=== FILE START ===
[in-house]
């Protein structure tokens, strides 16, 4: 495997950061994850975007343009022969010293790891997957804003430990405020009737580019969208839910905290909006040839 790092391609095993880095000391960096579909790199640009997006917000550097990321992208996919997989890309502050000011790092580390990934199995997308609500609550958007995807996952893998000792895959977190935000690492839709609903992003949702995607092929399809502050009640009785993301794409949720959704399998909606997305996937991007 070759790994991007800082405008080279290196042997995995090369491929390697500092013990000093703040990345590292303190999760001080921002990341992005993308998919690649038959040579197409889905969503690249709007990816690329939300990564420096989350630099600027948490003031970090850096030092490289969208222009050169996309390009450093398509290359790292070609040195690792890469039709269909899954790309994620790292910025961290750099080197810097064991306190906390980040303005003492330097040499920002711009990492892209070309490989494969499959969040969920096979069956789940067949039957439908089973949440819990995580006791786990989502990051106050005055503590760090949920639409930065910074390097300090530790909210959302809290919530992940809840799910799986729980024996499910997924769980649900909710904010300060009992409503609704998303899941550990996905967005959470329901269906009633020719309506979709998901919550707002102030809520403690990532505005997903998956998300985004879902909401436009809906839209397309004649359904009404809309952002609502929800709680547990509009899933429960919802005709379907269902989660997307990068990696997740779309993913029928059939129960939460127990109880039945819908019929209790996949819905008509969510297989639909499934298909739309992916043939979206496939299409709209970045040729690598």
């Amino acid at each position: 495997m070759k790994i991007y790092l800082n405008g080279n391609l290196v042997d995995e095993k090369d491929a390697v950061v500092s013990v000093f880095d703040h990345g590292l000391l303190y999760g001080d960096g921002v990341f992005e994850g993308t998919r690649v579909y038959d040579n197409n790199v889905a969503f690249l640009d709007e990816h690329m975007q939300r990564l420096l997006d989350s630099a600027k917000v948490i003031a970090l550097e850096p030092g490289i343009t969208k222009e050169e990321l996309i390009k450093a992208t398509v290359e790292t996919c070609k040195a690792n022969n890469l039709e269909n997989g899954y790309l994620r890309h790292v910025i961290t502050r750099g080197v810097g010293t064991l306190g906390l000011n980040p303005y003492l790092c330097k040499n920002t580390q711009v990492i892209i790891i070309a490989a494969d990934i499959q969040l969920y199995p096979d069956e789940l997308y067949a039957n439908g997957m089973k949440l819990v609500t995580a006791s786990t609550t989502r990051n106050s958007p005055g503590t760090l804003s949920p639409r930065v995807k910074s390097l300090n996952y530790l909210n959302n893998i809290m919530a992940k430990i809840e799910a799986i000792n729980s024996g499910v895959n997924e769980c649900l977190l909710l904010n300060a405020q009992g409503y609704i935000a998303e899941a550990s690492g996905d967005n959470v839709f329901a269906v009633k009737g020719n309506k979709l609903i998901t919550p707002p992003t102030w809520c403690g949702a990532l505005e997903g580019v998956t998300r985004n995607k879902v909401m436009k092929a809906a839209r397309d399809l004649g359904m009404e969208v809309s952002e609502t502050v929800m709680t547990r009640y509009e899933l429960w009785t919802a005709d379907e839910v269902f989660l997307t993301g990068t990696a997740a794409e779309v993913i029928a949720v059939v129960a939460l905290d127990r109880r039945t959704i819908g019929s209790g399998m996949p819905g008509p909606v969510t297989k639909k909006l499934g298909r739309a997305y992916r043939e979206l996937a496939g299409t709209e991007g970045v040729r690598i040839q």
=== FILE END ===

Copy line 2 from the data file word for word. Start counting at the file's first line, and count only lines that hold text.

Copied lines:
């Protein structure tokens, strides 16, 4: 495997950061994850975007343009022969010293790891997957804003430990405020009737580019969208839910905290909006040839 790092391609095993880095000391960096579909790199640009997006917000550097990321992208996919997989890309502050000011790092580390990934199995997308609500609550958007995807996952893998000792895959977190935000690492839709609903992003949702995607092929399809502050009640009785993301794409949720959704399998909606997305996937991007 070759790994991007800082405008080279290196042997995995090369491929390697500092013990000093703040990345590292303190999760001080921002990341992005993308998919690649038959040579197409889905969503690249709007990816690329939300990564420096989350630099600027948490003031970090850096030092490289969208222009050169996309390009450093398509290359790292070609040195690792890469039709269909899954790309994620790292910025961290750099080197810097064991306190906390980040303005003492330097040499920002711009990492892209070309490989494969499959969040969920096979069956789940067949039957439908089973949440819990995580006791786990989502990051106050005055503590760090949920639409930065910074390097300090530790909210959302809290919530992940809840799910799986729980024996499910997924769980649900909710904010300060009992409503609704998303899941550990996905967005959470329901269906009633020719309506979709998901919550707002102030809520403690990532505005997903998956998300985004879902909401436009809906839209397309004649359904009404809309952002609502929800709680547990509009899933429960919802005709379907269902989660997307990068990696997740779309993913029928059939129960939460127990109880039945819908019929209790996949819905008509969510297989639909499934298909739309992916043939979206496939299409709209970045040729690598």